The best farm system in the minors turned the Kansas City Royals into monsters in the making, but the inability to produce a single starter kept them in a dormant state. We would know when they were serious when they started to convert their position talent into pitching.
- Wil Myers (top minors slugger)
- Jake Odorizzi (KC's best pitching prospect)
- Mike Montgomery (former highly rated lefty who's fallen on hard times)
- Patrick Leonard (a sleeper third baseman).
Right now, Royals bloggers/fans are at the "monkey demands answers" stage. The commenters at Royals Review are apoplectic, Rany Jazayerli went on a multi-tweet rampage, Rob Neyer called it the "worst trade ever," and there will be more to come.
There's no wonder why. Myers hit .314/.387/.600 between Double-A Northwest Arkansas and Triple-A Omaha as a 21-year-old, which earned him the title of Baseball America's Minor League Player of the Year. Mike Trout won that award last year, but Alex Gordon won it in 2006, and it took about five years for him to contribute at an All-Star level. Dayton Moore, whose ass is likely on the line this year, doesn't have that kind of time.
So Moore chose to bank on the Royals making a run over the next two years, going head-to-head with the White Sox's commitments to their veteran-laden core, and the Tigers' top-end talent and deep pockets. He thinks Shields can be the guy to get the Royals there.
You can read everywhere else (FanGraphs, Keith Law, Kansas City Star, for starters; Grantland oughta be interesting later today) to gauge the reaction and worth of the overall trade, which is decidedly anti-Royals. It's easy to see why. They have limited resources, and they just dealt the Minor League Player of the Year and their best pitching prospect for just two years of a very good starter, and several years of a good bullpen guy. Plus, Dayton Moore has done nothing to earn the benefit of the doubt over Andrew Friedman.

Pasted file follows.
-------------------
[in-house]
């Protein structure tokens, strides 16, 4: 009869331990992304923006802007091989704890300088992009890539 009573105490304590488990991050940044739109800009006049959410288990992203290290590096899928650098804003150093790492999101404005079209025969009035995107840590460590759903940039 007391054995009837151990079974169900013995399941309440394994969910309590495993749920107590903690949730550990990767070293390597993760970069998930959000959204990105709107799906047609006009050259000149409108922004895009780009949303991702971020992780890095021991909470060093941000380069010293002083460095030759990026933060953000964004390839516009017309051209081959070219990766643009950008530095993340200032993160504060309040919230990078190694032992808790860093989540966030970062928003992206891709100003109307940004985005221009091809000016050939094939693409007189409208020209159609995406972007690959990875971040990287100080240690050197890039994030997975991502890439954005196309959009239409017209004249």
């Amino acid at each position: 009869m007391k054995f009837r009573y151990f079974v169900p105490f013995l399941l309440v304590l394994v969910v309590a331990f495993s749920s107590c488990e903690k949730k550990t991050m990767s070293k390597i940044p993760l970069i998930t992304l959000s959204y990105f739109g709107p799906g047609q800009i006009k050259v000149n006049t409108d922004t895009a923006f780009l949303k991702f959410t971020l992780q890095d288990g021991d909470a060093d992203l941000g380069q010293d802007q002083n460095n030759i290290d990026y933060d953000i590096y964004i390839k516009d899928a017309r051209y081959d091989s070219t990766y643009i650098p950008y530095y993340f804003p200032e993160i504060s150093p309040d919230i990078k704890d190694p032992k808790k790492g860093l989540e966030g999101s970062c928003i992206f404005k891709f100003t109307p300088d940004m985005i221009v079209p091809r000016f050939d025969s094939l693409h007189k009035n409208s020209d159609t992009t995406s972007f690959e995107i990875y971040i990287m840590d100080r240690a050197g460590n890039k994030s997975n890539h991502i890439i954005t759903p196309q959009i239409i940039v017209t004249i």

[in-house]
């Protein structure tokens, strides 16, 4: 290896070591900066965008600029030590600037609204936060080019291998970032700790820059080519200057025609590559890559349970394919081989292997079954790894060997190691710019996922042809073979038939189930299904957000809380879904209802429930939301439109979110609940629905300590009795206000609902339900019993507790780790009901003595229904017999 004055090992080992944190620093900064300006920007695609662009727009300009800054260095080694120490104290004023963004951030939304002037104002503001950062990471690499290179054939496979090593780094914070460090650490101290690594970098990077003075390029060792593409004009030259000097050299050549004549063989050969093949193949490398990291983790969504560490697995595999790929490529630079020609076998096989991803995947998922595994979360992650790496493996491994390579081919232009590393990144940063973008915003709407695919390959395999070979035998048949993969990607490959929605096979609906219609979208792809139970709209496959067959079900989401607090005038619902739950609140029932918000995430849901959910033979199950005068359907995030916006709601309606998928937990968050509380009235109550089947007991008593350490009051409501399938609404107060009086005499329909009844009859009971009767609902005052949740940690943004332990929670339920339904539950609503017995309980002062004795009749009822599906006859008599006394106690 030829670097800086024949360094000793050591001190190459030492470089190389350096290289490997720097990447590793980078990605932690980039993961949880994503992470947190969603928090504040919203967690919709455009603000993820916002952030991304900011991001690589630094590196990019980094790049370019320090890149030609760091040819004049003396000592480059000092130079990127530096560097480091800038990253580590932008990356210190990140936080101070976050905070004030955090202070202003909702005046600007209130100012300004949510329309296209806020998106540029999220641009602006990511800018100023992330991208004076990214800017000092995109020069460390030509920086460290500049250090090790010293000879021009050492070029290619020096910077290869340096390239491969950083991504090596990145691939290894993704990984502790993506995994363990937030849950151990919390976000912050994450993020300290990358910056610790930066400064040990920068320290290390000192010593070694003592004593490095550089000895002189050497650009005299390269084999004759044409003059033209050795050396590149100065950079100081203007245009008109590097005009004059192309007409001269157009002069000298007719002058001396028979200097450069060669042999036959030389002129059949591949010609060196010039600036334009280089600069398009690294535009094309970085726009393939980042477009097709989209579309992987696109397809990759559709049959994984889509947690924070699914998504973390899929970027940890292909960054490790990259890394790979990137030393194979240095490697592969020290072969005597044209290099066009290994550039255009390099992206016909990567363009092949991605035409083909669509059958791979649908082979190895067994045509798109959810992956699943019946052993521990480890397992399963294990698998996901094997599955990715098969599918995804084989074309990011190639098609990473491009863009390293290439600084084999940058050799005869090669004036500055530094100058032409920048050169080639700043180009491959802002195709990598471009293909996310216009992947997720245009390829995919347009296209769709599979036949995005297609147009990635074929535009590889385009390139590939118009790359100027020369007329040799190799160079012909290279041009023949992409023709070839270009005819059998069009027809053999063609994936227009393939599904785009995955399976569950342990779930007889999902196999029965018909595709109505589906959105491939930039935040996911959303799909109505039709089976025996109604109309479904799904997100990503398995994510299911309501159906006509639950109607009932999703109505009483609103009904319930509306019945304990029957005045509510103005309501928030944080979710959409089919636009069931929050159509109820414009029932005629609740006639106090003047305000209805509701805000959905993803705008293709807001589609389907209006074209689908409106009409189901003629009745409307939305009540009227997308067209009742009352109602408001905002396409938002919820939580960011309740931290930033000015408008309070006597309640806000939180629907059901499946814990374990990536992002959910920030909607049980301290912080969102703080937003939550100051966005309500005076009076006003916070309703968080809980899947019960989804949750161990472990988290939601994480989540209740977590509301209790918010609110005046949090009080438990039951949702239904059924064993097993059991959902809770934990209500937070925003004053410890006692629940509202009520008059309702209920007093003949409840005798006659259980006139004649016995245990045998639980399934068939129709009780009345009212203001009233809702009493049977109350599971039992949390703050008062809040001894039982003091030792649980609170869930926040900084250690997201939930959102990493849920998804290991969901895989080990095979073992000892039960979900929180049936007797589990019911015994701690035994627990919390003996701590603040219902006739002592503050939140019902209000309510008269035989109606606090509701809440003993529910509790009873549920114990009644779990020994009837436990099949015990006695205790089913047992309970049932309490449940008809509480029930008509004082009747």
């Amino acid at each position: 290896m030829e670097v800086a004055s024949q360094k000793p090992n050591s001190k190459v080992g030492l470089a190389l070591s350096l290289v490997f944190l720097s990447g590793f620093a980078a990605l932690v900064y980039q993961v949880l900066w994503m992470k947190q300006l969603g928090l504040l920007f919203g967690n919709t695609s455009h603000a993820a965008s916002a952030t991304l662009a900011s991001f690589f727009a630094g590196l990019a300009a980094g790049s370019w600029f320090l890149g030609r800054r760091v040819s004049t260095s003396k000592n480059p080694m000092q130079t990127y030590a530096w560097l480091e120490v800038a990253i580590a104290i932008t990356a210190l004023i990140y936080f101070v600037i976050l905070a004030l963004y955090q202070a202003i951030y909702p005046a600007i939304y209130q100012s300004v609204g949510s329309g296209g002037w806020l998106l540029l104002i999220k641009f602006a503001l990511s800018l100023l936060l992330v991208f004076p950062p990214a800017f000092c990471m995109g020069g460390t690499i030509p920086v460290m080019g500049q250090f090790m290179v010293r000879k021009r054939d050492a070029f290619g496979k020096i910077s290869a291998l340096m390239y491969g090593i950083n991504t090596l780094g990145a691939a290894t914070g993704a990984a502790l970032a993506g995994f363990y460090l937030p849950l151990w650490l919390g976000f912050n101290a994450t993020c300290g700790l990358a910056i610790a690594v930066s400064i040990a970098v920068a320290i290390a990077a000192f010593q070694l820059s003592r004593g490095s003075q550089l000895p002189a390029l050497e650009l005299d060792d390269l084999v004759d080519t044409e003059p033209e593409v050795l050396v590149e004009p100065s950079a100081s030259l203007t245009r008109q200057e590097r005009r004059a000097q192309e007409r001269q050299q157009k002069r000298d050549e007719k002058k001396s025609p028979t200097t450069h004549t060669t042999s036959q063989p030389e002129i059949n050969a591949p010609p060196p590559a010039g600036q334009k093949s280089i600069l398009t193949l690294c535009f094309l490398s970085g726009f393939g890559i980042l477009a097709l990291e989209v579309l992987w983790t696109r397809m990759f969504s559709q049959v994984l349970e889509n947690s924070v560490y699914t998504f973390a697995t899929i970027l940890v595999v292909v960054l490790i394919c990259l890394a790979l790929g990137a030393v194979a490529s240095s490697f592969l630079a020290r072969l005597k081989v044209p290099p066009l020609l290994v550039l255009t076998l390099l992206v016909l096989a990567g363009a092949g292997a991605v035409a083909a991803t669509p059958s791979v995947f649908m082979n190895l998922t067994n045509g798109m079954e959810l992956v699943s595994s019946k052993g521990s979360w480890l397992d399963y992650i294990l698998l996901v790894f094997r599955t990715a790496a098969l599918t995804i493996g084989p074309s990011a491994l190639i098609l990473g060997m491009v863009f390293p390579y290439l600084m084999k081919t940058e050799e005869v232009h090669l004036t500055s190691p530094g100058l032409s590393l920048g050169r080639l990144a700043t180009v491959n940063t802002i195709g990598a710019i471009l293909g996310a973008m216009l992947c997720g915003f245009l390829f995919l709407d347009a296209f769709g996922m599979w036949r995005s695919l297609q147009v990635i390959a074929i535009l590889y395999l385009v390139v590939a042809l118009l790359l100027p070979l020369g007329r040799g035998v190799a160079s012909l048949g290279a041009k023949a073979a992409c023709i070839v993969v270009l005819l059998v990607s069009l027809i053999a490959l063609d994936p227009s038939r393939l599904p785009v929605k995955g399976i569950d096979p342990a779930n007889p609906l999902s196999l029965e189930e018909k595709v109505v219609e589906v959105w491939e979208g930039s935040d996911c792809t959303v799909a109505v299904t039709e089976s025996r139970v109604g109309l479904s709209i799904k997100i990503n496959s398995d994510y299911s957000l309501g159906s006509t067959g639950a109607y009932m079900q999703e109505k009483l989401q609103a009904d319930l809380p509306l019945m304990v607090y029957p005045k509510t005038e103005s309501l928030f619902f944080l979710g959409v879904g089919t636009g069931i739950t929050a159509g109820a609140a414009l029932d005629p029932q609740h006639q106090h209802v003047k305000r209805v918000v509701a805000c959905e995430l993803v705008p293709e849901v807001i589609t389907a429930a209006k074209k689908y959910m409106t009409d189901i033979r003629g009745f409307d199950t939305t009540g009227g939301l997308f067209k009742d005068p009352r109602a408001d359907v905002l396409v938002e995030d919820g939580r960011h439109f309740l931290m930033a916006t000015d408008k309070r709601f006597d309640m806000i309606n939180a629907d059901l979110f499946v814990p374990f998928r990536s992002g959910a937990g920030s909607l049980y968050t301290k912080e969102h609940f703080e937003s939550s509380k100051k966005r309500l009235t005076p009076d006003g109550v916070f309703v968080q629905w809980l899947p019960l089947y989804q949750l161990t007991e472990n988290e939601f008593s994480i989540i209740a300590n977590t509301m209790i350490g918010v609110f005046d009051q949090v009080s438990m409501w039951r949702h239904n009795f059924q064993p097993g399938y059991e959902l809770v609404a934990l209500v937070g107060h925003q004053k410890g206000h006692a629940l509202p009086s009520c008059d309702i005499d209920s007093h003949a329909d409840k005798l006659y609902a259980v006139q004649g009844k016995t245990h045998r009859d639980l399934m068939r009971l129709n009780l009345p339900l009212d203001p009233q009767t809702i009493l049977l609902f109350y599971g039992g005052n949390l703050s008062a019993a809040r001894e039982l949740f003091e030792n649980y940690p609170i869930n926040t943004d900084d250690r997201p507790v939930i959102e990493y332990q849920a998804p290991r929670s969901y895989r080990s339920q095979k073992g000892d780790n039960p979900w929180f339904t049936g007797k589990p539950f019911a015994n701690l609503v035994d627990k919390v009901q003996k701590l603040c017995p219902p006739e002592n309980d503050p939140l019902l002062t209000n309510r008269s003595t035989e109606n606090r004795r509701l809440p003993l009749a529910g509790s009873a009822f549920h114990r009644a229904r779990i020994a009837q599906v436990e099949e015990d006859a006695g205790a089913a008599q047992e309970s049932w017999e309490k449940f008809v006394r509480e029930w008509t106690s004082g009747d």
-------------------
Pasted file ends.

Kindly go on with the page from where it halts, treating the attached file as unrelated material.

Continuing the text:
I'm more interested in the overarching message of the Royals' side of the trade, which declares, "James Shields makes our rotation ready for contention." That's hard to see when you look at the seven pitchers they can use to form a five-man staff:
Shields is good. He may have peaked in 2011, when he posted a 2.82 ERA over 2491/3 innings and threw a league-leading 11 complete games, but his regression to the mean still helped the Rays quite a bit (15-10, 3.52 ERA over 227 2/3 innings).
Moreover, he's as durable as anybody, throwing 200 innings in each of the last six seasons. The Royals haven't had a 200-inning guy since 2010, when Zack Greinke hit that number for a third straight year, so you can see why Shields held special meaning.
But it's hard to see how Shields is special enough to get the Royals over the hump while carrying the guys behind him, unless another move is in store. With the Royals well over their announced break-even point, that seems unlikely.
Guthrie might be better than people give him credit for ... or he might be ordinary at best. It's hard to say. We saw a world-beater who dominated the White Sox four times in four starts over the second half, but, as is often the case with the Royals, he wasn't so special to the rest of the league: